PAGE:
SK Telecom said Wednesday it was granted permission by the government to test autonomous cars on public roads using Hyundai vehicles.
SKT, which is the first local mobile carrier to gain the approval, said it plans to develop a self-driving car with Hyundai’s luxury vehicle Genesis G80 in partnership with Seoul National University and the US chipmaker Nvidia.
The latest announcement is part of the firm’s self-driving efforts, which include unveiling the 5G connected car solution T5 in partnership with BMW in November last year and a partnership with Nvidia in May to jointly develop autonomous driving technologies.
“We will mainly focus on developing artificial intelligence software, a 3-D high-precision map solution and 5G vehicle-to-everything technology to improve autonomous driving safety,” a SK Telecom spokesperson said in a statement.
SK Telecom tests self-driving cars on public roads. (SK Telecom)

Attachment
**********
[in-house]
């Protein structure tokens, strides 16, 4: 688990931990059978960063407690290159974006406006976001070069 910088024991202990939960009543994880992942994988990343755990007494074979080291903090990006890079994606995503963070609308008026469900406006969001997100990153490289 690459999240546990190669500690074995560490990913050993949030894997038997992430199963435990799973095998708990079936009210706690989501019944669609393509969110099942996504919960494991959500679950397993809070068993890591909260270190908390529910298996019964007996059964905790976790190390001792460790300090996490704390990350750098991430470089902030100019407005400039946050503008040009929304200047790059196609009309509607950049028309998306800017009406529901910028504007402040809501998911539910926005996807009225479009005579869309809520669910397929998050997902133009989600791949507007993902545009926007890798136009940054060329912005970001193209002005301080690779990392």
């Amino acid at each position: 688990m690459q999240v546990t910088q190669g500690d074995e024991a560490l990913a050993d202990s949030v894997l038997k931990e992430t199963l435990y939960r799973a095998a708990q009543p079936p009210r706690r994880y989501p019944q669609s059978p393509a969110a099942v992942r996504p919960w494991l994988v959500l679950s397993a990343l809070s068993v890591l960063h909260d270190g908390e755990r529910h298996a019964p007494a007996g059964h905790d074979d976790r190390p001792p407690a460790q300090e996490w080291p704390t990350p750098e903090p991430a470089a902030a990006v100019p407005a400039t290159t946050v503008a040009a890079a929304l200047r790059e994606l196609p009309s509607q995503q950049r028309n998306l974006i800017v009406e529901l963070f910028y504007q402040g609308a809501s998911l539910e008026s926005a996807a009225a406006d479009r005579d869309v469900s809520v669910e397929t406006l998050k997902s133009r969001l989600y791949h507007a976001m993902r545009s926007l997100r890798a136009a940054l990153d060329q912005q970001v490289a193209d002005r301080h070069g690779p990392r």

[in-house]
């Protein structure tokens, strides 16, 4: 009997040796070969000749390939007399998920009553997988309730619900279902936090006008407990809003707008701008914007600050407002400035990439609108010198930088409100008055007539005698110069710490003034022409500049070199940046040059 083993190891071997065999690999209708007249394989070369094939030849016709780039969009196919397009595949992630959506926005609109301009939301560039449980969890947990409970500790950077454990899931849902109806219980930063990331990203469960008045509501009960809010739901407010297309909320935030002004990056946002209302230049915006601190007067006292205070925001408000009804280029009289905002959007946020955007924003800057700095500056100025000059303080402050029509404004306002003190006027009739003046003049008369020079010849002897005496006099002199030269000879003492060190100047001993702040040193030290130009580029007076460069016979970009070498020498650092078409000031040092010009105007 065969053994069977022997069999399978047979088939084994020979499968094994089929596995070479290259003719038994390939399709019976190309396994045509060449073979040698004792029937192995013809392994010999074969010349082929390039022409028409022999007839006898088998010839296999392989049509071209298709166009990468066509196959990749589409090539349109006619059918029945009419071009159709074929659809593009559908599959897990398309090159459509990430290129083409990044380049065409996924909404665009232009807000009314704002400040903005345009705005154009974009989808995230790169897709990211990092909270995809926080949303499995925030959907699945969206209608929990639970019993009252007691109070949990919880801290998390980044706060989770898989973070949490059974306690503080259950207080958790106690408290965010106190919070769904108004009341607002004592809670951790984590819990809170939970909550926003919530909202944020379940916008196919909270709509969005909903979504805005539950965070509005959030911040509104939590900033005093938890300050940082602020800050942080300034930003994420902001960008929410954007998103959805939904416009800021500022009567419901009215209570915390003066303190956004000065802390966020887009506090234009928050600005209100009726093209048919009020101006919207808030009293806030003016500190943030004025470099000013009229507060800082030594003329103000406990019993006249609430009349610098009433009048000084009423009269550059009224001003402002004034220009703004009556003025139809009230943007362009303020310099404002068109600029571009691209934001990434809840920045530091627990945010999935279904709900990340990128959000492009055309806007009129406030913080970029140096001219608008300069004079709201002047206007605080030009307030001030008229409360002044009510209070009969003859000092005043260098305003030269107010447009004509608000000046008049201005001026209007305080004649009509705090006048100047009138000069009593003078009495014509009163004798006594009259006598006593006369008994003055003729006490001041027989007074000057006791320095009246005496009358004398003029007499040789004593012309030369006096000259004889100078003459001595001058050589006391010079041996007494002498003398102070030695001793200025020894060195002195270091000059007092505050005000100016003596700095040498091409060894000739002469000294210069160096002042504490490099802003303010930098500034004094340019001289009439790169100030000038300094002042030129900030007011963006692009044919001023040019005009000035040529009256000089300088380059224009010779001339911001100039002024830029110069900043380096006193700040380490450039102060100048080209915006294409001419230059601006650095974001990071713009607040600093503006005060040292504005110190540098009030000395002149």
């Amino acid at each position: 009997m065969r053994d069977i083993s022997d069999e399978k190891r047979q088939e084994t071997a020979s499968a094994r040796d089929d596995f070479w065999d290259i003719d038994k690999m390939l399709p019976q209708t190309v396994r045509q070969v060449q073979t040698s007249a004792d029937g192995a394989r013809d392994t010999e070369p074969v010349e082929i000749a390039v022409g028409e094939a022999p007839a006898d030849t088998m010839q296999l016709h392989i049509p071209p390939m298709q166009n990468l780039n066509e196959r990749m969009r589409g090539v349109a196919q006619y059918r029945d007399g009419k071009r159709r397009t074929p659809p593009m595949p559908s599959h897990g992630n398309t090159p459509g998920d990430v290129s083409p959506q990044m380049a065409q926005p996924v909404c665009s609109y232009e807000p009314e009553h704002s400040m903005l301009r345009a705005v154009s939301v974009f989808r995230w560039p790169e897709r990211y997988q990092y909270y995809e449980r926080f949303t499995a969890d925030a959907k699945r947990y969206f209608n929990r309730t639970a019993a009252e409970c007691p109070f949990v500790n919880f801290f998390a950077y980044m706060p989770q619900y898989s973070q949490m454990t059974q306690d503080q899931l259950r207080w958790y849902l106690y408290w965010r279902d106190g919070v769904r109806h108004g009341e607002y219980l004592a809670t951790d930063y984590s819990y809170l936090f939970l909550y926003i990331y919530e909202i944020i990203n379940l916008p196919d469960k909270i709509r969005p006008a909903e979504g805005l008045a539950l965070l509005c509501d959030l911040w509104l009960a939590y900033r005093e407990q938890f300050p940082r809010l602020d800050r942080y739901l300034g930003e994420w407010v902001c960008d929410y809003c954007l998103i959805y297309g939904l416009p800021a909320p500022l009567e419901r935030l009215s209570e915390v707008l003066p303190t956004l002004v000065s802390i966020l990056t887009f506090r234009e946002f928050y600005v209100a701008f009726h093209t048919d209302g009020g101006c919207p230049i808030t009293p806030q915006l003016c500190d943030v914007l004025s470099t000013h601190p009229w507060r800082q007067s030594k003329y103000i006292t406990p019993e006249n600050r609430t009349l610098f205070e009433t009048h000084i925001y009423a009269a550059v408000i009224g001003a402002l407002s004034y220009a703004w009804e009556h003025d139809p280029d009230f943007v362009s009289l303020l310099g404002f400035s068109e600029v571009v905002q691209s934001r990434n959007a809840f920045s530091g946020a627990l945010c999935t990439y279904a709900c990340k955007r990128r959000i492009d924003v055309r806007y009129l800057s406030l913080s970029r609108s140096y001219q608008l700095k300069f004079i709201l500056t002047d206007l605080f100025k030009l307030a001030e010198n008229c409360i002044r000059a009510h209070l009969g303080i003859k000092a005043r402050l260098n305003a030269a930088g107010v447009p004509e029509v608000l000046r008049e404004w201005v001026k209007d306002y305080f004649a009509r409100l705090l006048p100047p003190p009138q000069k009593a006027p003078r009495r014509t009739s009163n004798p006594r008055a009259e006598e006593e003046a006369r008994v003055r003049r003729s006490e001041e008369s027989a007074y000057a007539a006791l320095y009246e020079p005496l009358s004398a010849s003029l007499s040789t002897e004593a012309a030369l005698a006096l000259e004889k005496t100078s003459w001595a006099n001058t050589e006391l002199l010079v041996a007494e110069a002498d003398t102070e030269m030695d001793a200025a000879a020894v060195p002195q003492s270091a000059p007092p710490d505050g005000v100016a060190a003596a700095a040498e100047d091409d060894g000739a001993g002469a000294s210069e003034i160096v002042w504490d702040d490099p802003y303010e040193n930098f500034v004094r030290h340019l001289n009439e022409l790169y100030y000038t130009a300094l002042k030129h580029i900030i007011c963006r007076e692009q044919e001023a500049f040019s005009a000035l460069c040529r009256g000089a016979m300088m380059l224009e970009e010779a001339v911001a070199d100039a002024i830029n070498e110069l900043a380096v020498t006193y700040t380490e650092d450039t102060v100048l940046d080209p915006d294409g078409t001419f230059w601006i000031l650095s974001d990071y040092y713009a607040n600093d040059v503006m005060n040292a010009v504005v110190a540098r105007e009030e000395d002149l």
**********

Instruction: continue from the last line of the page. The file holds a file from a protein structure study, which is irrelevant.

The 3-D high-precision map solution captures images of objects smaller than 25 square centimeters, enabling a car to avoid obstacles that are too small to be captured by existing map solutions available in the market.
The 5G vehicle-to-everything technology, or 5G V2X, is a network allowing cars to exchange traffic information real-time with vehicle control centers and traffic lights to prevent accidents. The 5G network allows faster communication with a response time of less than 0.001 second.
SKT also plans to use big data accumulated from its mobile navigation service, T-Map, to develop a self-driving algorithm to upgrade AI software. T-Map currently has more than 10 million monthly users.
Apart from the telecom company, the nation’s academics, automakers and tech giants have recently jumped into the self-driving race.
This year alone, ten organizations, including Hyundai Motor, Kia Motors, Mando, Seoul National University, Hanyang University, KAIST, Naver, the Korea Transportation Safety Authority, Samsung Electronics and LG Electronics were granted permission to test self-driving cars on public roads.
IHS Automotive predicted 21 million self-driving cars would be on roads worldwide by 2035.
By Shin Ji-hye (email@example.com)